Environmental conditions and distribution of catches

The availability of fish. And thus catches. Are strongly related to environmental conditions and processes, particularly in pelagic waters (Fiedler and Lavín 2017; Chassot et al. 2011). ENSO conditions are influenced by many oceanic and atmospheric factors, but both SST and chlorophyll-a (CHL-a) levels (an indicator of primary productivity biomass) are known to be good explanatory variables to describe and predict the habitat and distributions of oceanic animals (Hobday and Hartog 2014).



Quarterly mean SSTs and CHL-a concentrations, respectively, to: 1) provide a general indication of seasonal variability, and 2) overlay the distribution of tropical tuna catches, as a first step, to illustrate the potential influence of environmental conditions on catches across the EPO during 2019. In future, staff plan to incorporate the catch distribution of bycatch species and apply sophisticated models to better describe relationships between environment and catches as shown in Figure L-10 and Figure L-11.
Figure L-10: Mean sea surface temperature (SST) for each quarter during 2019 with catches of tropical tunas overlaid. SST data obtained from NOAA NMFS SWFSC ERD on March 5, 2020, “Multi-scale Ultra-high Resolution (MUR) SST Analysis fv04.1, Global, 0.01°, 2002–present, Monthly”, https://coastwatch.pfeg.noaa.gov/erddap/info/jplMURSST41mday/index.html.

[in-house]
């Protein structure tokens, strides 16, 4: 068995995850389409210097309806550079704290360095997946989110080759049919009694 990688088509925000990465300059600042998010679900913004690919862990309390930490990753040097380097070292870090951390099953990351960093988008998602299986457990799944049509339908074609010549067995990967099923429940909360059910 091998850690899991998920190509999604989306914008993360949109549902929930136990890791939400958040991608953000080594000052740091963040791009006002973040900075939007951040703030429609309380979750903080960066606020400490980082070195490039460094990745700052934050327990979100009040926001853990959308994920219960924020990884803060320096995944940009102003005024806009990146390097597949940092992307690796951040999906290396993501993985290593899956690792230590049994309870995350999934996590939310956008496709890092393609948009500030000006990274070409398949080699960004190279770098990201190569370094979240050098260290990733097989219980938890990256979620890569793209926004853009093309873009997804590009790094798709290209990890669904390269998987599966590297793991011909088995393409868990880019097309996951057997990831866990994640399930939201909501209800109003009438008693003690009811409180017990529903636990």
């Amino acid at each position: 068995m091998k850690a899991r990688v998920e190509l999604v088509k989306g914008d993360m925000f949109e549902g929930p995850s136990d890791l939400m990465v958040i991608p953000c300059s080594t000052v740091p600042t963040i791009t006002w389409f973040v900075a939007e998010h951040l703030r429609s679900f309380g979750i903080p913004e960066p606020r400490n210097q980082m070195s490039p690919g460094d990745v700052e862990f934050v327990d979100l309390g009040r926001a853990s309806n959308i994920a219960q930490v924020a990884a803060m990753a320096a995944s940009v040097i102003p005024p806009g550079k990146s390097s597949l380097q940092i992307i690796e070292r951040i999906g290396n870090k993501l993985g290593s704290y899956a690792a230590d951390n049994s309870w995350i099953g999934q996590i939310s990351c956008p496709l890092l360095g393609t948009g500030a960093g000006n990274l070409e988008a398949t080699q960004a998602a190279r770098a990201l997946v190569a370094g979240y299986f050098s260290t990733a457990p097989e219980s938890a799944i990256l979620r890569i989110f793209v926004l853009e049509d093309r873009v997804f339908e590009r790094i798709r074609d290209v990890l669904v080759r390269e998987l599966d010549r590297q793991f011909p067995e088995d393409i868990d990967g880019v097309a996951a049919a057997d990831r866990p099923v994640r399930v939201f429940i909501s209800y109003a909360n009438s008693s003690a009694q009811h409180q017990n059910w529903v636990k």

Figure L-11: Mean log chlorophyll-a concentration (in mg m3) for each quarter during 2019 with catches of tropical tunas overlaid. Chlorophyll data obtained from NOAA CoastWatch on February 19, 2020, “Chlorophyll, NOAA, VIIRS, Science Quality, Global, Level 3, 2012-present, Monthly”, NOAA NMFS SWFSC ERD, https://coastwatch.pfeg.noaa.gov/erddap/info/nesdisVHNSQchlaMonthly/index.html.

Cooler waters occurred off northern Mexico and the southwestern United States around 30°N and extended westwards during quarters 1 (January–March) and 2 (April–June), and off South America, predominantly around 5°S to 100°W, in quarters 3 (July–September) and 4 (October–December). Warmer waters developed off Central America and extended westwards during quarters 2 and 3. A secondary warm pool was observed in the southwestern EPO (0–20°S, 130°–150°W) all year long, but waters were warmer and larger in area in this region during quarters 1 and 2 compared to 3 and 4.



CHL-a concentrations were higher along the equator and the coast of the Americas year-round. The oligotrophic (an area of low productivity, nutrients, and surface chlorophyll, often referred to as an “oceanic desert”) South Pacific Gyre—located between around 20°–40°S—present in quarter 1 retracted in quarters 2 and 3 but returned in quarter 4.